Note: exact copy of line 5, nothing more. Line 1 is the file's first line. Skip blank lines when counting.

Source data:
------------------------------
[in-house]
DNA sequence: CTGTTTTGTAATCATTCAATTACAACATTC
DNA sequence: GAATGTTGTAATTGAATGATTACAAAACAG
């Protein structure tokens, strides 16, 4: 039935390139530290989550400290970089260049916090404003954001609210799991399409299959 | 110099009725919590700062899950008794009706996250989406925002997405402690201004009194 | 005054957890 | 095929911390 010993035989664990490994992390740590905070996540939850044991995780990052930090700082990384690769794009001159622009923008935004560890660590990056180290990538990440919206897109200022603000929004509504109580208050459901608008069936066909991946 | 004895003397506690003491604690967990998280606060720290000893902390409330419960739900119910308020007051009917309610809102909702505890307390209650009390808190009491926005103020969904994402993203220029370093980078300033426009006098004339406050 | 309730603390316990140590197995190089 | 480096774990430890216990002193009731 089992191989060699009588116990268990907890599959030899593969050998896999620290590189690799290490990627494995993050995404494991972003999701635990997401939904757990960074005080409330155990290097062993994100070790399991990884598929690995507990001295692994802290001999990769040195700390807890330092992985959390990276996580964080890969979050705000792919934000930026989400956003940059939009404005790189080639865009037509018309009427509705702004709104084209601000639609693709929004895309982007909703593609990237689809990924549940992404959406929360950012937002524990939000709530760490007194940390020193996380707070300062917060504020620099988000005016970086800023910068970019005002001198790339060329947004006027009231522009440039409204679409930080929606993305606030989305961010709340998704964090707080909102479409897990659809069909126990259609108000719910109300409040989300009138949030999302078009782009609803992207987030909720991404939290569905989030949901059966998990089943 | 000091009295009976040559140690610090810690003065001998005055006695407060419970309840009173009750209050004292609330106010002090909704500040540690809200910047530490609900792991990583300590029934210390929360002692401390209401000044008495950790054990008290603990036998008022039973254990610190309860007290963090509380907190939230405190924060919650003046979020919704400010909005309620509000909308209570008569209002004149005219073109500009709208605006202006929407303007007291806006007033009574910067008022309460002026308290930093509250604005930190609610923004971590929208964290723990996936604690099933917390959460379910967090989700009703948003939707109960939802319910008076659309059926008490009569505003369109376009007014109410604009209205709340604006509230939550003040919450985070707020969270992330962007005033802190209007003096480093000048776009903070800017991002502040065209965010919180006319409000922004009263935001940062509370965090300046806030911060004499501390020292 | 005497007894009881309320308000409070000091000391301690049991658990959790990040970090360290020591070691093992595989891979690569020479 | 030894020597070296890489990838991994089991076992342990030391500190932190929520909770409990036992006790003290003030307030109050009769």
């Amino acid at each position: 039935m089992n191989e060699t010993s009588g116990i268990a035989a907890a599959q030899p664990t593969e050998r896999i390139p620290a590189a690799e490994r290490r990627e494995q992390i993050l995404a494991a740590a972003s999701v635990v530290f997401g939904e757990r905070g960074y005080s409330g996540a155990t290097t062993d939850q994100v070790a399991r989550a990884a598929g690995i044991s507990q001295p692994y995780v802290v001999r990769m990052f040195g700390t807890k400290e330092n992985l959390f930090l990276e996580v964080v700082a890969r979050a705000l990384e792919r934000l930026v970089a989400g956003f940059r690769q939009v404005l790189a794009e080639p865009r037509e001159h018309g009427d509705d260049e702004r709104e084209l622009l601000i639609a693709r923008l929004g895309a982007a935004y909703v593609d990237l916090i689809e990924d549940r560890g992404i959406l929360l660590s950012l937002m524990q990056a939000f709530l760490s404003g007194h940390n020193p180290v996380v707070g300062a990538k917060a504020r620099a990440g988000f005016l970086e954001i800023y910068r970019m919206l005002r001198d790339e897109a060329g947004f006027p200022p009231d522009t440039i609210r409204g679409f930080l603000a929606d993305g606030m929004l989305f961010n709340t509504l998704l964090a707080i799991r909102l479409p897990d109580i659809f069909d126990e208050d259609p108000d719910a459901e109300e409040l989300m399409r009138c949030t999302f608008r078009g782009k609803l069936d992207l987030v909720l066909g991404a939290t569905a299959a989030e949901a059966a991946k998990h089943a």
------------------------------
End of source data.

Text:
């Amino acid at each position: 039935m089992n191989e060699t010993s009588g116990i268990a035989a907890a599959q030899p664990t593969e050998r896999i390139p620290a590189a690799e490994r290490r990627e494995q992390i993050l995404a494991a740590a972003s999701v635990v530290f997401g939904e757990r905070g960074y005080s409330g996540a155990t290097t062993d939850q994100v070790a399991r989550a990884a598929g690995i044991s507990q001295p692994y995780v802290v001999r990769m990052f040195g700390t807890k400290e330092n992985l959390f930090l990276e996580v964080v700082a890969r979050a705000l990384e792919r934000l930026v970089a989400g956003f940059r690769q939009v404005l790189a794009e080639p865009r037509e001159h018309g009427d509705d260049e702004r709104e084209l622009l601000i639609a693709r923008l929004g895309a982007a935004y909703v593609d990237l916090i689809e990924d549940r560890g992404i959406l929360l660590s950012l937002m524990q990056a939000f709530l760490s404003g007194h940390n020193p180290v996380v707070g300062a990538k917060a504020r620099a990440g988000f005016l970086e954001i800023y910068r970019m919206l005002r001198d790339e897109a060329g947004f006027p200022p009231d522009t440039i609210r409204g679409f930080l603000a929606d993305g606030m929004l989305f961010n709340t509504l998704l964090a707080i799991r909102l479409p897990d109580i659809f069909d126990e208050d259609p108000d719910a459901e109300e409040l989300m399409r009138c949030t999302f608008r078009g782009k609803l069936d992207l987030v909720l066909g991404a939290t569905a299959a989030e949901a059966a991946k998990h089943a």